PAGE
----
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Back in June of this year, I received a dunning letter from a DC on behalf of the OC. I timely responded to it by asking for validation. Never got a response, instead I got a lawsuit summoms. I answered the summons by saying that I did not have sufficient information to affirm or deny the amount of the debt and demmanded strict proof of the same from DC. The DC filed a Motion for Summary Judgment with bunch of law cases and arguments as to why the OC is entitled to the Summary judgment petition. I have to respond to their petition to the court for Summary Judgment as to why the petition should be denied. The DC/OC filing papers do not show how they arrived at the amount of money alleged owed. They refer to itemized statements showing the total balance due, interest, amount over the limit, etc. The so called statements is only one from July 2008, there is nothing in their papers showing how the total amount was arrived at.

I am considering responding to the summons that since they have not proved with details how they calculated the total amount owed, the court should deny the Summary judgment.

Any suggestions?

PS: I know the debt is mine, but I have no way of knowing how much in reality I owed

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Then you should argue as such.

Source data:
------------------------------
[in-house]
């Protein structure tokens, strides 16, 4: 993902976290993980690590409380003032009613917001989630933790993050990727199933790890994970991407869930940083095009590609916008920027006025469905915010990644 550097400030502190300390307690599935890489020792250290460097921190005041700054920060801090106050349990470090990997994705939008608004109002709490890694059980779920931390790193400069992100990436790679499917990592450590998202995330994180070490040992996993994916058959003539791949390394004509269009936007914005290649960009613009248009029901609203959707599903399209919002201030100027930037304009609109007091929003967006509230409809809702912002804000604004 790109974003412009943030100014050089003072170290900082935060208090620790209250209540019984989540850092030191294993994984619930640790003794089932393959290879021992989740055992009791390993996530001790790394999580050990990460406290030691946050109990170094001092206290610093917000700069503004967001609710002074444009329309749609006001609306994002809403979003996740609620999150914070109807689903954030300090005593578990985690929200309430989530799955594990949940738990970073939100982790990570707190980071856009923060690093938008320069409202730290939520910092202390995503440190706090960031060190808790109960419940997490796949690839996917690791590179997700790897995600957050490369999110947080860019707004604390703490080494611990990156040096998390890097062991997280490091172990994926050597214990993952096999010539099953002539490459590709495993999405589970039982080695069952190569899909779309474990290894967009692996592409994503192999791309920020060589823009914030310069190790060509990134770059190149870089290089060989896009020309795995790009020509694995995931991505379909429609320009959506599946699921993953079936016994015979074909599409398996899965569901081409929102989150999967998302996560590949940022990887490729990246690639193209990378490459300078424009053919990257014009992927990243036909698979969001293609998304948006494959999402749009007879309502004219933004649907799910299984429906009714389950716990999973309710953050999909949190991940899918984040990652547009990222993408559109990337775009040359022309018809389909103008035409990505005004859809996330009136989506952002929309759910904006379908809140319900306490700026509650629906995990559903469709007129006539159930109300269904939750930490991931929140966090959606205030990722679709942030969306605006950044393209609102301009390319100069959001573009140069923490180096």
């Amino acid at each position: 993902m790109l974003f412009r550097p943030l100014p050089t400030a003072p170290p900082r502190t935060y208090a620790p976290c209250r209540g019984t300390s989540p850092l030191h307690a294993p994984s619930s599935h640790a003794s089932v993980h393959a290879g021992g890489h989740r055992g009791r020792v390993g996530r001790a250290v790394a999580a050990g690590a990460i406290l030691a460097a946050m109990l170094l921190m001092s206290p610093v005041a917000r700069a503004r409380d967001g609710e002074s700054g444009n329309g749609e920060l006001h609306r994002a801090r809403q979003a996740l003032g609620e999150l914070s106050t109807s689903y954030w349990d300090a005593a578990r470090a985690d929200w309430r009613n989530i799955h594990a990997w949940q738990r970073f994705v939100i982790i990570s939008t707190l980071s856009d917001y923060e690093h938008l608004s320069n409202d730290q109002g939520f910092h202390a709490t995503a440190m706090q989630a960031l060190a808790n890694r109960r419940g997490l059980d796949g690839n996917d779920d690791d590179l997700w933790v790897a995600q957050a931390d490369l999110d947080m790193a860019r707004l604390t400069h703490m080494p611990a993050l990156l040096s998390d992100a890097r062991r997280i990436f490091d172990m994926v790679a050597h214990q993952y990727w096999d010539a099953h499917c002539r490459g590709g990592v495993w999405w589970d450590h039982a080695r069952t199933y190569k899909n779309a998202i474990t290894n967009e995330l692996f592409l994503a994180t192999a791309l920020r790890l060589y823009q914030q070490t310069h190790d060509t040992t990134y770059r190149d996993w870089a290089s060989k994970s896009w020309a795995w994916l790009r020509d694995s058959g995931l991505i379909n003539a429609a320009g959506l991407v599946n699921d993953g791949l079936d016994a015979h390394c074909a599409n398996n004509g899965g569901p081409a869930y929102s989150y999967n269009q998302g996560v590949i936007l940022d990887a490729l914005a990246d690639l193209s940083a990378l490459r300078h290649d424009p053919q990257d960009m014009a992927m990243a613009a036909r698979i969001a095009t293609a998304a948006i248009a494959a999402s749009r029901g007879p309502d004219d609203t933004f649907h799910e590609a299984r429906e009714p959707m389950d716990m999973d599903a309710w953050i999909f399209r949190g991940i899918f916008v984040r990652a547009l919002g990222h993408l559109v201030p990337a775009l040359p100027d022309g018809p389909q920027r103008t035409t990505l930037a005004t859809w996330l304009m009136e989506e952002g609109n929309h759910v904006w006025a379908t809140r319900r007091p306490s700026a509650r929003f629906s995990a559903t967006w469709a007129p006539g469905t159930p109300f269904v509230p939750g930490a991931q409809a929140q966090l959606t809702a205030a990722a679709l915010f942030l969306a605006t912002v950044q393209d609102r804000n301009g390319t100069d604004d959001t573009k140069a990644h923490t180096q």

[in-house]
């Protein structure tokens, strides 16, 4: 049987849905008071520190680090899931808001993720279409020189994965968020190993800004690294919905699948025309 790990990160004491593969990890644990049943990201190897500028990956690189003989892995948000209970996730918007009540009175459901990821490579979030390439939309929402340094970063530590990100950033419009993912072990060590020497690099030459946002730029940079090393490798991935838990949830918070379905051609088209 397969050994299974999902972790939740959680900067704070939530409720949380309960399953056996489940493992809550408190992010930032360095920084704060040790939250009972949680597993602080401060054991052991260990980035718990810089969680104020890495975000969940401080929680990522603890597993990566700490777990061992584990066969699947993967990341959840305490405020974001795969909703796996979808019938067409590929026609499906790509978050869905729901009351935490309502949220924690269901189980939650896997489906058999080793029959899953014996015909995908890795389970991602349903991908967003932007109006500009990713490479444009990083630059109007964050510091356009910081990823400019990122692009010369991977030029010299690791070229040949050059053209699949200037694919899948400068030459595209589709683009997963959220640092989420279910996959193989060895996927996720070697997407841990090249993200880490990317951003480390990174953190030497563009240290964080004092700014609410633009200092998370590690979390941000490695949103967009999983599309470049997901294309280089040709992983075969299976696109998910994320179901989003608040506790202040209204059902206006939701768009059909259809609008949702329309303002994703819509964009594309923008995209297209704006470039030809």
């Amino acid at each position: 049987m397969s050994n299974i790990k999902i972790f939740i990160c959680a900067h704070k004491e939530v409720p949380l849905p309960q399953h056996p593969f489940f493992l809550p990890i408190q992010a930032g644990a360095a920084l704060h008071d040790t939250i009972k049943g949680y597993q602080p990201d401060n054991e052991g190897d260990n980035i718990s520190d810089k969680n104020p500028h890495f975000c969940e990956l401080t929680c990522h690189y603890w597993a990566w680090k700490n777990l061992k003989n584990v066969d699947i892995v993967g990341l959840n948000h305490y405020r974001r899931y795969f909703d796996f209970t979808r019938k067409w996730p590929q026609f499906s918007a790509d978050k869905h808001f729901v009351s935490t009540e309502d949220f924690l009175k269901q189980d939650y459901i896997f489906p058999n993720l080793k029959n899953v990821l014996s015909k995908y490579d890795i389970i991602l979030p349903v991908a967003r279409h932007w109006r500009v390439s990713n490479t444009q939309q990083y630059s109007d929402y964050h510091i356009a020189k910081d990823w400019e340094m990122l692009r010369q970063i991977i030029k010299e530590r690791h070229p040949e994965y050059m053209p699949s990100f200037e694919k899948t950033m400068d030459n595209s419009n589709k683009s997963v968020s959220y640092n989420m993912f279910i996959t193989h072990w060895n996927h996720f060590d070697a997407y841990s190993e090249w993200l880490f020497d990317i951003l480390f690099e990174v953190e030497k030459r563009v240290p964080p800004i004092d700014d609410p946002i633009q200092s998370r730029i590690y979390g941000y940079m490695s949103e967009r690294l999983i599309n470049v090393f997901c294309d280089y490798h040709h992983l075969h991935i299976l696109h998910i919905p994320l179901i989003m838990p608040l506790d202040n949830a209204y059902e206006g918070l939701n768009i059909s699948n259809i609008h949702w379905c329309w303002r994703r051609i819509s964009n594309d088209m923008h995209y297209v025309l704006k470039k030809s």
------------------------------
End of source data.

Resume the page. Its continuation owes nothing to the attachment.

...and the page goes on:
Most of the case law I've read is that summary judgment is only appropriate if there is no outstanding matter of law or fact on the table.

Well, there is a matter of fact, the true amount owed. And you should argue for that reason that summary judgment should be denied.

I'd do a quick bit of research on here too, to find out for sure how the higher courts have ruled on the issue of summary judgment. I think that with a little work, you'll have no problem getting this motion quashed as you show that there is still a question of material fact involved.

You should have a hearing on the motion prior to the trial, but again, that's general advice, and it depends on your court system.

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Well, there is a matter of fact, the true amount owed. And you should argue for that reason that summary judgment should be denied.

That isn't sufficient to prevent a summary judgment. The court will simply rule in favor of the plaintiff on the question of liability for the debt and leave open the question of how much. End result is a loss.

There needs to be a question as to whether the plaintiff is entitled to recover anything at all.

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Thanks nascar and LUEser

There is an issue regarding the total amount owed. Their papers showed a total of $11,210 of wich almost $5,000 are for over the credit limit. This amount probably includes late payment fees, over the limit fees, interest and probably, I'm not sure, interest over interest. This is the amount I am questioning wich I don't know how they arrived at. Plaintiff is entitled to be paid, but if they do not show details of that particular amount, how do I know. They have indicated, not provided, in their papers that they have all account information to come out with the final amount, but refused to disclose it, I don't know why. They can easily tell the court, Look judge, here is all the account information and this is how we arrived at the claimed amount and that would be it. But ?. I will do more research on the subject to see how I could respond to the SM.

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